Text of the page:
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Rhon Bell

Rhon Bell, an outdoor enthusiast, spends his time exploring the Maine Woods and documenting his journeys. Growing up in Aroostook County, he embraced the outdoor lifestyle at a young age. Living today near Portland, he spends weekends and week-long adventures hiking New England summits, canoeing the historic Maine waterways, and ice fishing for lake trout. Follow the journey as Window to the Woods discovers new destinations, and check out his other blog, Backwoods Plaid.

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Window to the Woods with Rhon Bell
Posted: April 4, 2014

First aid: What you need for trails, camping trips

Survive a variety of situations anywhere you might travel – from becoming lost to even an injury. By forming a simple, inexpensive, compact kit that you can keep in your hiking, camping or travel bag, it’ll always be there for an emergency situation. This kit contains items designed to help you through a number of situations. Nobody plans to get lost outdoors, or receive a severe cut/injury but when a trail blaze is inadvertently overlooked or hiking partners become separated – it’s peace of mind to have what it takes to make it through the night. Here are the essentials:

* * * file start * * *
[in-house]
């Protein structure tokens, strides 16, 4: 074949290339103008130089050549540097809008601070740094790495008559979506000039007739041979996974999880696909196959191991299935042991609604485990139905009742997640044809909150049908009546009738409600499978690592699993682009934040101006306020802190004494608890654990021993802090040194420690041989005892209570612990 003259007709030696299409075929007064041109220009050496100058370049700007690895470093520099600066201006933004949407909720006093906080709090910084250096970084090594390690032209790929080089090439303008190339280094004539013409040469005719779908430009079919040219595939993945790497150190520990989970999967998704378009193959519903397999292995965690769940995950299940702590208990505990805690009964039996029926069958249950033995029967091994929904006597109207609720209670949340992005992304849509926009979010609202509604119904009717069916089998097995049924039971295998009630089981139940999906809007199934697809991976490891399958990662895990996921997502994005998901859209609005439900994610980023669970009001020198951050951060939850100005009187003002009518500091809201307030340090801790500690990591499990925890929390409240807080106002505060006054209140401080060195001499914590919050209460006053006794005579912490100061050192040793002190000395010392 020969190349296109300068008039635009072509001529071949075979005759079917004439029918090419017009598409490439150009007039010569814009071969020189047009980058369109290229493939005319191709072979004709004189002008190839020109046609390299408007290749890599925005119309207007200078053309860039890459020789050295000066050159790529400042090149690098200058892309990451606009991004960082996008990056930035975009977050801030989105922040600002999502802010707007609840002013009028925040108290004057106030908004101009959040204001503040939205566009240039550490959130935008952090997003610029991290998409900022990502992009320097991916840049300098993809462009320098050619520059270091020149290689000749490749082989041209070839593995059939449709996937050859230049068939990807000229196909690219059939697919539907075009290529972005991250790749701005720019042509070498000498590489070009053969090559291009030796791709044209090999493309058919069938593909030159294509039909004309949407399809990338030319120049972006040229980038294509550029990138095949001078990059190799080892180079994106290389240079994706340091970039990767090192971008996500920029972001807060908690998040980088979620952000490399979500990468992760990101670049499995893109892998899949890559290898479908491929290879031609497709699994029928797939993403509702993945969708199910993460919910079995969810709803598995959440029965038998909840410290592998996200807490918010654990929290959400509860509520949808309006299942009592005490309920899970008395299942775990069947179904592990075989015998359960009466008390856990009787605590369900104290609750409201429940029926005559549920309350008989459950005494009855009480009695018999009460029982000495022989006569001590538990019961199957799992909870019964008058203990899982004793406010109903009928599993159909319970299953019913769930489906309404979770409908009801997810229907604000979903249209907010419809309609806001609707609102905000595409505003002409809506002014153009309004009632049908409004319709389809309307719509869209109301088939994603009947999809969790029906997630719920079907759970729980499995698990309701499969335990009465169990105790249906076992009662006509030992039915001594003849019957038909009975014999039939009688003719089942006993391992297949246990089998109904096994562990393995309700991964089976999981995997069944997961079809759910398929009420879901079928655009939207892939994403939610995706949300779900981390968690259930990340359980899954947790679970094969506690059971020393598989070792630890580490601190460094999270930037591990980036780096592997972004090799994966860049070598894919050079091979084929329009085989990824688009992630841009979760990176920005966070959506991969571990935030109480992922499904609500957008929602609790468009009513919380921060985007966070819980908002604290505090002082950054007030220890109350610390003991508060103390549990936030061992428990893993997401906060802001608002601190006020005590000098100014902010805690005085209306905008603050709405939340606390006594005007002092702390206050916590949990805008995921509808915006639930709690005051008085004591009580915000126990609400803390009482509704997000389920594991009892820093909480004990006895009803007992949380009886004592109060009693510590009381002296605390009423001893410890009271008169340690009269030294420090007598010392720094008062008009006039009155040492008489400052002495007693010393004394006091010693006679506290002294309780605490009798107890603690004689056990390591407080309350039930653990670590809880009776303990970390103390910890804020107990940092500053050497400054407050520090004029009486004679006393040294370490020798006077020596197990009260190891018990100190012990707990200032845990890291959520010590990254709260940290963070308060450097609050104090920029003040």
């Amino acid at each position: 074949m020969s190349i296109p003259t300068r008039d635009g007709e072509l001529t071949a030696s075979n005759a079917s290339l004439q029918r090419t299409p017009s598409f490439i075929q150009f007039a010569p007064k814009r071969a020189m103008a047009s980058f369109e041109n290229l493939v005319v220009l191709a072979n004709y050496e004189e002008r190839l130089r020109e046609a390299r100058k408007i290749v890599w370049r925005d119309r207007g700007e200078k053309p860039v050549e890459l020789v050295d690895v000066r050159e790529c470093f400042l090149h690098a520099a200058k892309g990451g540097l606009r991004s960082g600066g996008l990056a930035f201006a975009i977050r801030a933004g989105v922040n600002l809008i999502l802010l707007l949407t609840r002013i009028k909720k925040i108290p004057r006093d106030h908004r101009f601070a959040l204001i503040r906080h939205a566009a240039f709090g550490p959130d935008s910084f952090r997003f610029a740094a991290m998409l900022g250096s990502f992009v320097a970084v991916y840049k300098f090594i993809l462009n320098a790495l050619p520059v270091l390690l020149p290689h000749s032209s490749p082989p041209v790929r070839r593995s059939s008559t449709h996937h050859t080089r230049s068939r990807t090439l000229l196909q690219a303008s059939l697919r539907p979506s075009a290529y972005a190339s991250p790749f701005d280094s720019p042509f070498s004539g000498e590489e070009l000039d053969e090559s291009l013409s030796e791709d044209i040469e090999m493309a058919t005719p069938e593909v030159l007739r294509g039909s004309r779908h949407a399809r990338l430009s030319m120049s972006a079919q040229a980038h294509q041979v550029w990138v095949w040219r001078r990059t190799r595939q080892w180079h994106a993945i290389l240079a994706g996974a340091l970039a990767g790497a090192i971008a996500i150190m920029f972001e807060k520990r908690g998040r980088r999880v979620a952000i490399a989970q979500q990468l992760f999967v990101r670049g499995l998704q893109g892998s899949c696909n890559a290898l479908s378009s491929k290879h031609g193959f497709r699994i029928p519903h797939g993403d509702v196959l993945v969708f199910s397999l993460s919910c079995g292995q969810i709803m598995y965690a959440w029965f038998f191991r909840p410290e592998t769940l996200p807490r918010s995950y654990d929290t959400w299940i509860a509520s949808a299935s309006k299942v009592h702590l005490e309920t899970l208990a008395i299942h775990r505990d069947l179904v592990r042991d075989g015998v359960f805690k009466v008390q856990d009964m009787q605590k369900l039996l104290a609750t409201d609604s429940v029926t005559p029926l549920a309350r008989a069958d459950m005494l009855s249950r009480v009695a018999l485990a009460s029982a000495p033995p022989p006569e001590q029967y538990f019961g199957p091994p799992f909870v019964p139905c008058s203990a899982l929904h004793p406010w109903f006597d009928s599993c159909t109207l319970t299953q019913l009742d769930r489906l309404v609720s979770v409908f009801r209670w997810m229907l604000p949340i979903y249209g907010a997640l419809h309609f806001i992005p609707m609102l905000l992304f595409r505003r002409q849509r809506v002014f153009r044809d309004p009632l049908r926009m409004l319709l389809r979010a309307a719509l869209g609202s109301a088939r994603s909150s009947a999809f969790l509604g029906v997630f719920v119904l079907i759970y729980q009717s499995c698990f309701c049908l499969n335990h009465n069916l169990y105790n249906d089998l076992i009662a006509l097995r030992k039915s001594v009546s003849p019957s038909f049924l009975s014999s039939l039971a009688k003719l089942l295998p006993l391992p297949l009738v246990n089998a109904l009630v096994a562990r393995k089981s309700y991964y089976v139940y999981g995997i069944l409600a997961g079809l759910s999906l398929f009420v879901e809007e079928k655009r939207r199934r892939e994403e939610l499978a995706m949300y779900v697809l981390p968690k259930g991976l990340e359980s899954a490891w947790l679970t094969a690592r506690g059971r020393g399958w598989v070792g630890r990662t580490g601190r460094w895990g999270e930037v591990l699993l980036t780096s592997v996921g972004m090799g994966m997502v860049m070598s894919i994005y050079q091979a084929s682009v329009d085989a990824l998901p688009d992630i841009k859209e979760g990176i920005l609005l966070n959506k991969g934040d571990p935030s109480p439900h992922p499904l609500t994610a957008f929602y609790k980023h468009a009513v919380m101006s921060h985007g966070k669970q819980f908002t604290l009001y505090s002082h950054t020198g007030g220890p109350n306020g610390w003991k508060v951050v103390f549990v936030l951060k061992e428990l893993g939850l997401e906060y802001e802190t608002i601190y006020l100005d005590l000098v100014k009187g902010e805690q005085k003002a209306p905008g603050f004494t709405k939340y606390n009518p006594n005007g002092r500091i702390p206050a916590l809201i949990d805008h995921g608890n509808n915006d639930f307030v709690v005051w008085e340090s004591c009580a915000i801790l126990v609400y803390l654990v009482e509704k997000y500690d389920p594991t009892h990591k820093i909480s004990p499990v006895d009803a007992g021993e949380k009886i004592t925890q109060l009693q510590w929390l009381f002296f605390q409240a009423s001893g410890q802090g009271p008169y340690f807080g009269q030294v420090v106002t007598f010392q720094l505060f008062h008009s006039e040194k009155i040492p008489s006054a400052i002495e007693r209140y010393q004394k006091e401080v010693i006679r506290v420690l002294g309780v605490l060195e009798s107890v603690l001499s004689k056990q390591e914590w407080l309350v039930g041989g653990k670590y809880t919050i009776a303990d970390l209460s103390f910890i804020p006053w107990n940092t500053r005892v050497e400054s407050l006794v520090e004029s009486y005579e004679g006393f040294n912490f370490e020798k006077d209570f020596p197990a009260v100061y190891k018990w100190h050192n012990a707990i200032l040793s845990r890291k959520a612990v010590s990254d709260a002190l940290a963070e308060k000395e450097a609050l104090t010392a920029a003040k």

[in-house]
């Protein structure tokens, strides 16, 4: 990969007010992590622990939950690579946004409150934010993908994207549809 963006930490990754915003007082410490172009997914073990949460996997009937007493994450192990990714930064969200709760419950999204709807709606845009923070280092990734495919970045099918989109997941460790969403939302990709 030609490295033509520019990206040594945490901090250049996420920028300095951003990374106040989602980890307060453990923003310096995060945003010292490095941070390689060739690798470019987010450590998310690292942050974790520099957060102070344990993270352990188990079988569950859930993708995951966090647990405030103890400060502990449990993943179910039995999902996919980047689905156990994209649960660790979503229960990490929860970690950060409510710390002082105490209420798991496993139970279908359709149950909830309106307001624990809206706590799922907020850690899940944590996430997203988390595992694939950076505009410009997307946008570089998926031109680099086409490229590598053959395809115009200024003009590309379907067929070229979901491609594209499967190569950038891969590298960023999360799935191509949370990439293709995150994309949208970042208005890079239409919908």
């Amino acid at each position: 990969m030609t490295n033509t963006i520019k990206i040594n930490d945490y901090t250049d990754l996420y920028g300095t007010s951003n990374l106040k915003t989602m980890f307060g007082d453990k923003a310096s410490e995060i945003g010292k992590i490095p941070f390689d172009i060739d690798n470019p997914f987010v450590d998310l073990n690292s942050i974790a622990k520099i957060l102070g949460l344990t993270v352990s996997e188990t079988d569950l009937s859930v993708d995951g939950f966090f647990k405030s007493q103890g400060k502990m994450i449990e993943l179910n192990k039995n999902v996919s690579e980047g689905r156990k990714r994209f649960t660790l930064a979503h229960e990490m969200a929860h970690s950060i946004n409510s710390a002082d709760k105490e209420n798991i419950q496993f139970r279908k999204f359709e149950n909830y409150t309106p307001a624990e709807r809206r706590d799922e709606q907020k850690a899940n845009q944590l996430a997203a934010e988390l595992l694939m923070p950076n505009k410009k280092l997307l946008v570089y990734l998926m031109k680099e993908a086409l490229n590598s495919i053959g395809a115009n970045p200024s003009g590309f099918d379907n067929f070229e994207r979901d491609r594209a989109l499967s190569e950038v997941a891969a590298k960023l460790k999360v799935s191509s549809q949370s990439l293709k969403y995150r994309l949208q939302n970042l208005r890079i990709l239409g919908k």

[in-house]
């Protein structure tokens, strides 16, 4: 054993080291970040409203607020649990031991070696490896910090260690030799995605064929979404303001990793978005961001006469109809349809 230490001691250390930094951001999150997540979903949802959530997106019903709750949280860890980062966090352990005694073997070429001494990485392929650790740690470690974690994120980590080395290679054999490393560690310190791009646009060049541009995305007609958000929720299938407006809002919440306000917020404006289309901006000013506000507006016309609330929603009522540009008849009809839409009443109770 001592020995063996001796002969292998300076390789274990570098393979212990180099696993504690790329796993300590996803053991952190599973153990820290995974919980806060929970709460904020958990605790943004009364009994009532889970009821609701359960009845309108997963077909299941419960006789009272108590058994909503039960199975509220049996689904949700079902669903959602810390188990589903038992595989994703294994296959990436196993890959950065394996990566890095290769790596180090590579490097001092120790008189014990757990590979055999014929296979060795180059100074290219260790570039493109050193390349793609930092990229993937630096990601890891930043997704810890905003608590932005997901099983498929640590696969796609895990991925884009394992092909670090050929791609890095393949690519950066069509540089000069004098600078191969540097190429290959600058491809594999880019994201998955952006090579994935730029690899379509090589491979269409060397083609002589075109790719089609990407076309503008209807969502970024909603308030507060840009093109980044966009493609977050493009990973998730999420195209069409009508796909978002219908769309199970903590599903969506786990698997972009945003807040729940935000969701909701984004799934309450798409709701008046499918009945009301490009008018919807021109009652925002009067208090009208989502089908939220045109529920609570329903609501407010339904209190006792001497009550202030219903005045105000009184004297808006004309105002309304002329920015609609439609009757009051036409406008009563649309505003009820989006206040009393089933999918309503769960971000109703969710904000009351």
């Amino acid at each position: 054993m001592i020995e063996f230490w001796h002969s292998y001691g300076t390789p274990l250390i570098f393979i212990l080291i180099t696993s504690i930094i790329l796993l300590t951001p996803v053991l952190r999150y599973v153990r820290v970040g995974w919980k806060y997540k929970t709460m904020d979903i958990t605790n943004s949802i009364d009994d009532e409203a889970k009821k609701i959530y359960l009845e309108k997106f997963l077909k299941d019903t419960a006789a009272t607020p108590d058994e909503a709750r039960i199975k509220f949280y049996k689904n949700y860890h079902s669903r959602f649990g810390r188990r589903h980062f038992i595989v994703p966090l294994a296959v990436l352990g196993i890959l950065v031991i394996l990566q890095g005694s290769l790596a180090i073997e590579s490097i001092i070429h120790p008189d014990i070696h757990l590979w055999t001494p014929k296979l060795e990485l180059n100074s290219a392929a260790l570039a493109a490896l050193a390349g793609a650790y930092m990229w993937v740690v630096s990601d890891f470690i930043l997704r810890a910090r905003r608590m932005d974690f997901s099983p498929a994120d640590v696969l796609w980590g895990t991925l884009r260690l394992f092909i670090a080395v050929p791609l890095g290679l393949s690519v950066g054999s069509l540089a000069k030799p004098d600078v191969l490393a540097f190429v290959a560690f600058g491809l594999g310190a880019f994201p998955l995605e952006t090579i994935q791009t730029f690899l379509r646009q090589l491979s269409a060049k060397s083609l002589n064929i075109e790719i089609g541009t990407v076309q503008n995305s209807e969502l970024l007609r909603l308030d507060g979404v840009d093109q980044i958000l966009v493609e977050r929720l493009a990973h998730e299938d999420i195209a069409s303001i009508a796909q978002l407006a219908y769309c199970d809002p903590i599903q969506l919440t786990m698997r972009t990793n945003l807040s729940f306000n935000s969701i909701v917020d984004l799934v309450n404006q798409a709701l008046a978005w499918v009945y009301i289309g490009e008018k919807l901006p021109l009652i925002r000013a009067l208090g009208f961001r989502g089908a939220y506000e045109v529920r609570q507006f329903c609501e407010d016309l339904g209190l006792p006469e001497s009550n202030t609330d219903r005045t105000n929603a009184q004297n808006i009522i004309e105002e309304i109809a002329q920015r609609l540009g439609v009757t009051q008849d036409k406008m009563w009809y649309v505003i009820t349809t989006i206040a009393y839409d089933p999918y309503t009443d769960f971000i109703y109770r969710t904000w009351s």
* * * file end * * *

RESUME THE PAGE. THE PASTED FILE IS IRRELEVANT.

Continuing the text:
This doesn’t have to be an expensive investment. I purchased this simple pouch at an Army Surplus store for $1.99 a couple years back and have added contents over time. Choose your own size, but something that fits in the palm of your hand with room for essentials will surpass.
Needs may vary based on activity and location, but the items listed below are my personal hiking survival kit. Longer trips may contain more crucial and sophisticated items. All of these can be purchased at outdoor retailers or locally at Wal*Mart.
  1. Triple antibiotic ointment (wound treatment)
  2. Fire steel (for fires if matches become wet)
  3. Bear spray (or deterrent against troubled hikers)
  4. Plastic bag with various pain medication for injuries
  5. Iodine prep pads (wound cleaning)
  6. Survival saw (can cut down full grown trees or use as a snare for small game)
  7. Water purification tablets (hydration is key)
  8. Ace wraps (wrap sprains or bandage wounds)
  9. Various band-aids (small cuts)
  10. Towelettes (cleanup)
  11. Fishing hooks and line (for survival and food, not shown)

 

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